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Impact Of USC And UCLA Moving To Big Ten

Another seismic shift has occurred in college football as we take a look at the impact of USC and UCLA moving to the Big Ten.
Impact of USC and UCLA moving

Thursday was just another day in the college football landscape. A couple of recruits announced their commitments, some summer camp news, and the two teams in the largest market in the Pac-12 Conference announced their decision to leave for the Big Ten in 2024. One of them, USC, is one of the flagship programs in all of college football. So what is the impact of USC and UCLA moving to the Big Ten on the rest of college football?

Another Seismic Shift: Impact of USC and UCLA Moving Conferences on College Football

It’s no understatement to say that this was yet another seismic shift in the landscape of college football. Los Angeles is easily the biggest market in the Pac-12 and, even with the Lakers and Dodgers, it has the biggest collegiate influence of the four major markets in the Pac-12 (Los Angeles, San Francisco/Oakland, Seattle, and Phoenix). USC, in particular, is one of the bonified blue-bloods in the sport with 11 National Championships, and seven Heisman winners, and is tied with Tennessee at 9th on the all-time collegiate wins list with 856, over 100 more than their nearest West Coast competitor (Washington, 750).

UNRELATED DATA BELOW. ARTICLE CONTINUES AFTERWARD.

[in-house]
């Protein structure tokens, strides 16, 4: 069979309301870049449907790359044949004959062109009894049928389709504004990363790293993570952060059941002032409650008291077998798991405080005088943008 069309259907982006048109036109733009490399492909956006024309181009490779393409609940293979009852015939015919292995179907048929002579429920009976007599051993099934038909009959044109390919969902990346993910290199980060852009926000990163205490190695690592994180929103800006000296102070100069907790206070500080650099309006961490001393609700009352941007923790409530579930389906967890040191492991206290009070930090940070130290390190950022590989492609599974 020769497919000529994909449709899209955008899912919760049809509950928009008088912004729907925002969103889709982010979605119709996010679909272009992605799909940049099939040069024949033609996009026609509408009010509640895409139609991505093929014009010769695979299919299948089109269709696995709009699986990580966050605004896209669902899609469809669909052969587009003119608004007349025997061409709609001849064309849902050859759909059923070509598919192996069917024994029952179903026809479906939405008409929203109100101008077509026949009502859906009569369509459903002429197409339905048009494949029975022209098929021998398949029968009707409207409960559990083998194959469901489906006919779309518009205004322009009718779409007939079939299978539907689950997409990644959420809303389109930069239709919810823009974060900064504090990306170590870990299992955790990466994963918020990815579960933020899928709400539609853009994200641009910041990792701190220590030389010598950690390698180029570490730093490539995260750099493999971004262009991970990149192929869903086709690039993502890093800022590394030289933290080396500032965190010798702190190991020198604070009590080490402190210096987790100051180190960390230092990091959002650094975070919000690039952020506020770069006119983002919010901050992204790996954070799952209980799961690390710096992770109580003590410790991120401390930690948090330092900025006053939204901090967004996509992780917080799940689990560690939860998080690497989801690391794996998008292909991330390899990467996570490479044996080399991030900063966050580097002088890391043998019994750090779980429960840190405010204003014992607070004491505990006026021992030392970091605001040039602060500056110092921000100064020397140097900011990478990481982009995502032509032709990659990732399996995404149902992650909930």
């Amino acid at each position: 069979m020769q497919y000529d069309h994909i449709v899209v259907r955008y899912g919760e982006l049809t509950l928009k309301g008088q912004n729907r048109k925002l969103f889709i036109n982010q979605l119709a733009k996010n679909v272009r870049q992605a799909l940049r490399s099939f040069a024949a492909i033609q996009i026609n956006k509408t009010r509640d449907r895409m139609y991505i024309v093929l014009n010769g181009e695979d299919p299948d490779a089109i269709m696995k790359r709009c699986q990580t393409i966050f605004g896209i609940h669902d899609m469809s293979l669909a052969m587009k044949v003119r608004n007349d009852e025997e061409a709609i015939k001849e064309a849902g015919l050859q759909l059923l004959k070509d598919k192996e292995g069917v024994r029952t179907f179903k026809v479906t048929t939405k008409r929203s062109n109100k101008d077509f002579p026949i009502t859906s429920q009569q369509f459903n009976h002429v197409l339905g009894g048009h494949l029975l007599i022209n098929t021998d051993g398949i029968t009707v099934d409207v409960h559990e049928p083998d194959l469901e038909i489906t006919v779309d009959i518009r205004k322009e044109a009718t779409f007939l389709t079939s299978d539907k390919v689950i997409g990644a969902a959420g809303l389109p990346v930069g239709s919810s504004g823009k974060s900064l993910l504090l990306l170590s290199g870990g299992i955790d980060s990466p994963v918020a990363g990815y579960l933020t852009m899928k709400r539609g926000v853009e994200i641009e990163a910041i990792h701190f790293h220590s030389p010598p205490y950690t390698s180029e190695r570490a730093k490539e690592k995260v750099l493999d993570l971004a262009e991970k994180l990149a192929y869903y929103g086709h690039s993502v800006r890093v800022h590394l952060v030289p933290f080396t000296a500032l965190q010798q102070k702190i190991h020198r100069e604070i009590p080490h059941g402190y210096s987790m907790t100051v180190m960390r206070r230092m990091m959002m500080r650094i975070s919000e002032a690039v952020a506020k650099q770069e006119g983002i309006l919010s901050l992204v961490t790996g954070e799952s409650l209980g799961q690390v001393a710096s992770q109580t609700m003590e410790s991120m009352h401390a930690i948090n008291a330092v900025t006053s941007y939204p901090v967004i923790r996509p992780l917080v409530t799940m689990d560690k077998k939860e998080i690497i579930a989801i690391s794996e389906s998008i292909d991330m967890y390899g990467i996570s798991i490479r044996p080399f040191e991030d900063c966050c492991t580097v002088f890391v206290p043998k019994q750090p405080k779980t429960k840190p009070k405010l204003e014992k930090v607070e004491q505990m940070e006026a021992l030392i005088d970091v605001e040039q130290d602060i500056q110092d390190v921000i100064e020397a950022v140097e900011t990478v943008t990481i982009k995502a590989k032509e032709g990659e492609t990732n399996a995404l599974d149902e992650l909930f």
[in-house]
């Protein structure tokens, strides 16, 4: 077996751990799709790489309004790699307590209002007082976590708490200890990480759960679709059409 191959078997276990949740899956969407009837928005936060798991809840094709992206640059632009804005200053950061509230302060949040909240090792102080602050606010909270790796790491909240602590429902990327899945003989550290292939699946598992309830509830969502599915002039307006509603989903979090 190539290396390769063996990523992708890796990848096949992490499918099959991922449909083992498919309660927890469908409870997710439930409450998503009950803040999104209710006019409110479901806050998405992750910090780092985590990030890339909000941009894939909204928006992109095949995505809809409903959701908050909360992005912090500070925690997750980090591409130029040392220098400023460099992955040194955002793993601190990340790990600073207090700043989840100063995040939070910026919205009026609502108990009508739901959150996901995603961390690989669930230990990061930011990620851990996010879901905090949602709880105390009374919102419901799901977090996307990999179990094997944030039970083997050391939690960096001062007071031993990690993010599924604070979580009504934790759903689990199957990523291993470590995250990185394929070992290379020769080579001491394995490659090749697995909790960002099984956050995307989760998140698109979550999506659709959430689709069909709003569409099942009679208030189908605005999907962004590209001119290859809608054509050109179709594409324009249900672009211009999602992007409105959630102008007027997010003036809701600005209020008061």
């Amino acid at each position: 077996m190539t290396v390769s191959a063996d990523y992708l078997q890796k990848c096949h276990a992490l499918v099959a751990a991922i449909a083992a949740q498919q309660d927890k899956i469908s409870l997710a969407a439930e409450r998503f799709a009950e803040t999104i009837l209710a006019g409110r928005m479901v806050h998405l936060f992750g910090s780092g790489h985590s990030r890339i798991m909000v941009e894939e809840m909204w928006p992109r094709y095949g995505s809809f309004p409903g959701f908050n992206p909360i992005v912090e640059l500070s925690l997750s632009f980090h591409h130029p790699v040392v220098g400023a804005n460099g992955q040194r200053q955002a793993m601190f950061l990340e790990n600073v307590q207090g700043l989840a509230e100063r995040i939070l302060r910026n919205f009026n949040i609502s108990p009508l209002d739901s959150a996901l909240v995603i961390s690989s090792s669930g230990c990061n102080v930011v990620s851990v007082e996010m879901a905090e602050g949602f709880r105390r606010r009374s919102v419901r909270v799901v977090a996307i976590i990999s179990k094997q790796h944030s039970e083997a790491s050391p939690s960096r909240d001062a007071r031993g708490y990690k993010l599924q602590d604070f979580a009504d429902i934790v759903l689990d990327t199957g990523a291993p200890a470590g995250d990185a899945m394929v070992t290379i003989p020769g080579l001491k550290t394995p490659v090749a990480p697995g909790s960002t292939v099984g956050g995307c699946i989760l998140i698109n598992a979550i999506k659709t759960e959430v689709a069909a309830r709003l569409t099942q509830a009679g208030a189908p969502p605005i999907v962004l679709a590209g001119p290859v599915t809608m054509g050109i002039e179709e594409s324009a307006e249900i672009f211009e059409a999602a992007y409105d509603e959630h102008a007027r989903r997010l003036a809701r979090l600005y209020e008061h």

With those stakes, the decision by the L.A. schools to pack up and move to bigger and better pastures carries with it significant impacts on the college game.

The Future of the Pac-12

At least as far as football goes, it’s unlikely that the Pac-12 can survive this move. Without Los Angeles, the market value for television rights drops dramatically. So, too, does the level of competition. Both of those will add up to fewer recruits heading to the remaining schools. And with the L.A. teams moving out, you can expect Oregon and Washington to work the phones like day-before-the-elections political volunteers trying to figure out their options.

It’s not too hard to imagine that the Pac-12, established 107 years ago, won’t make it to its 110th birthday.

The Future of College Football

Once the SEC adds Texas and Oklahoma, both the SEC and the Big 10 will consist of 16 teams, a large majority of those teams capable to contend for conference or national prominence in any given season. With the Big 12 and ACC both currently sitting at 14 schools (plus Notre Dame in the ACC), one can easily imagine a four 16-team structure in college football. The Big 12 could presumably salvage Oregon and Washington and the ACC would permanently add Notre Dame and one other school to round out the “MegaFour” structure.

That would lead to only one thing: the secession of the MegaFour from the NCAA to form their own football league. This league would be a joint business venture between the four conferences rather than an academic confederation of school presidents like the NCAA’s current governance structure. This might be the single biggest impact of USC and UCLA moving to the Big Ten.